Considering that Pelee Island is within 5-6 hours drive of millions of Canadians, it is surprising how many people have never been there. Perhaps that includes you. One of the problems is that you can't just drive to it on a whim. It takes planning and reservations on a ferry.
My first recollection of Pelee Island occurred in the late 1950s, when I went to the island by ferry with my grandparents, who were making a day trip on business. Little did I know at the time how much I would have to do with Pelee Island later on. I have never figured out exactly how many times I have been there, but it is safe to say that during my 36 year career with OMNR, I probably visited Pelee Island over 200 times. Some years it would have been just 3-4 times, whereas in other years it would have been more than a dozen. Some were day trips, some were for 3-4 days. Some were supposed to be day trips, but in more recent years when the weather looked like it could go south, one had to be prepared to wait an extra day....or sometimes two.
One of the main ferries for years was the Pelee Islander. It doesn't handle a large number of vehicles, but it is low and can go through some pretty impressive wave action. I recall on one occasion coming back in a November gale, having to hang on to the underside of my seat for a good part of the way back to keep from getting tossed out of my seat!
The current main ferry is the Jimaan, which is Ojibwe for Little Canoe. (This is a smaller version of the Chi-cheemaun, which is Ojibwe for Big Canoe, and goes from Tobermory to Manitoulin Island.) It is fairly high and the wind can make it very challenging for some of the ship's captains to swing it around in the harbour as it needs to, to get moored correctly.
On windy days, especially when it is brisk from the east, it is particularly challenging. This next image shows some moderate wave action on the east side. It didn't seem to be all that strong, but apparently the ship's captain did, and so I was stuck on the island for another day and a half. I was prepared, fortunately, and spent some useful additional time.
There were many reasons to go to the island over the years: leading nature tours, doing inventory work at one or more of the island's provincial nature reserves, participating on the Christmas Bird Counts, doing site inspections at properties for which there were development applications, assisting with biological research, etc. etc. We often said that Pelee Island, at ~4000 hectares and easily the smallest municipality in our entire district, had by far, the most complicated issues in the entire district when it came to natural heritage and species at risk. In fact the current provincial Endangered Species Act, 2007 came about in part because of the immense number of complicated issues pertaining to species at risk on Pelee Island, and I was involved with virtually all of them.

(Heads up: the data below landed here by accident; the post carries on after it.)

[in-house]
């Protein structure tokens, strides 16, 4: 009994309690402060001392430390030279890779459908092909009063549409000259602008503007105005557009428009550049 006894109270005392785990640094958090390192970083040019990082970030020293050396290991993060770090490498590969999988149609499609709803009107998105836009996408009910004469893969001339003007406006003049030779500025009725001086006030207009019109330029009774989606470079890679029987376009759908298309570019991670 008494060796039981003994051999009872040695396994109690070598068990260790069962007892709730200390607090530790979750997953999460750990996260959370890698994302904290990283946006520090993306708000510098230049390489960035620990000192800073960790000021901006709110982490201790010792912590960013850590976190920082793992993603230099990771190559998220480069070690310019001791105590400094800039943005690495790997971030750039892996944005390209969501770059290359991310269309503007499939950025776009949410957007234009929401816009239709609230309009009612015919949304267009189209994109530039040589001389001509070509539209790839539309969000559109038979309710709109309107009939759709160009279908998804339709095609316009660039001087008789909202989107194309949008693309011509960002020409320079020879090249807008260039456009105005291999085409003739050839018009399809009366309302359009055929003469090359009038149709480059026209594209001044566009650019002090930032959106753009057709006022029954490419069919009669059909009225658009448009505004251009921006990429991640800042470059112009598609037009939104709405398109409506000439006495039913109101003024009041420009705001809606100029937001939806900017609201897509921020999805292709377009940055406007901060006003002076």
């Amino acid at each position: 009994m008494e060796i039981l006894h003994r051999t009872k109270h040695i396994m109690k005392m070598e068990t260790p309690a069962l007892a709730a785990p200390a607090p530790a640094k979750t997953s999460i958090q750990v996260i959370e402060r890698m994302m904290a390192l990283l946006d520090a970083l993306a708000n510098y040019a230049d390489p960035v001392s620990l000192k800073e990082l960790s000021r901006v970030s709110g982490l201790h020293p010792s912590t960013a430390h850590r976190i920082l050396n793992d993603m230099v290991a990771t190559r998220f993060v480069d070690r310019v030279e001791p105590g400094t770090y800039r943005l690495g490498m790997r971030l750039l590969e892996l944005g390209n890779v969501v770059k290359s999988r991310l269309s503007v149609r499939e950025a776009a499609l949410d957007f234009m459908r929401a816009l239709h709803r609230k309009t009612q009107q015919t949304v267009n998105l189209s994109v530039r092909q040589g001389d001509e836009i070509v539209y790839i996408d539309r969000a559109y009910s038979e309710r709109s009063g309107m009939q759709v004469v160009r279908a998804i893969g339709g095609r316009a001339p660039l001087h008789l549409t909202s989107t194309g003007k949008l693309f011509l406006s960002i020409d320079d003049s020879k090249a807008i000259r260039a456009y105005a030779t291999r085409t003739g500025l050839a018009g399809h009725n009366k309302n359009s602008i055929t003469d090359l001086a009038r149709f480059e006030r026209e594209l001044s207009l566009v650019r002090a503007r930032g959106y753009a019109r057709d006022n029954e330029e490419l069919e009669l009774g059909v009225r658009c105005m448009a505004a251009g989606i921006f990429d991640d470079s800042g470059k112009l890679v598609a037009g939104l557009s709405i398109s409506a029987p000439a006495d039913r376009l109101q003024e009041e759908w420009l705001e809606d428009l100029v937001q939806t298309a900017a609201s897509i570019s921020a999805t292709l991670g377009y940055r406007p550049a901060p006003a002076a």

Life was never boring!
One of the most interesting parts of the island is Fish Point Provincial Nature Reserve (FPPNR). From the air, it looks like a miniature Point Pelee, and is shaped by similar forces of wind and water.
Here is what it looks like from the end of the vegetation, looking south. It is a prime location for numerous gulls, terns, cormorant and shorebirds. The little sliver of land at the water's edge on the far right is Middle Island, the southernmost land mass in Canada. I will describe it a little bit in the next post.
The first display of spring wildflowers in late April are carpets of Dutchman's Breeches, out before the leaves on the trees are very far along.
It is getting more popular amongst Ontario birders and others. An active Heritage Centre on the island has a sightings board which is helpful for birders scouring the island for birds to add to their checklists. And one well-known Ontario birder spent several spring migrations on the island monitoring reverse migration for his M. Sc. Good planning, Ken!
With the increased number of birders exploring the island, and having immediate access to posting sites like Ontbirds, it attracts even more birders. This is all good for the local economy, as it gives island residents a reason to protect and enhance the wonderful natural areas rather than exploiting them.
Spring birding can be fabulous, which is one of the reasons I led some nature tours to the island in the late 1980s and early 1990s. Songbirds and in particular warblers are well represented.
|Prothonotary Warbler (female)|
Note the triangular wetland which is part of FPPNR, and is separated from Lake Erie by a narrow barrier beach. This wetland is known as Fox Pond.
Turtles used to be very common in Fox Pond, including Blanding's Turtle.
The wetland has deteriorated to some extent, as the lake breached the barrier beach a few years ago during a period of high water. It is still, however, home to some rare plants, including this Leafy Blue Flag (Iris brevicaulis). It used to occur on the Ontario mainland in Essex, but I believe the only extant records in Canada are currently on the Erie Islands, including FPPNR.
More of the Pelee Island story in a future blog post......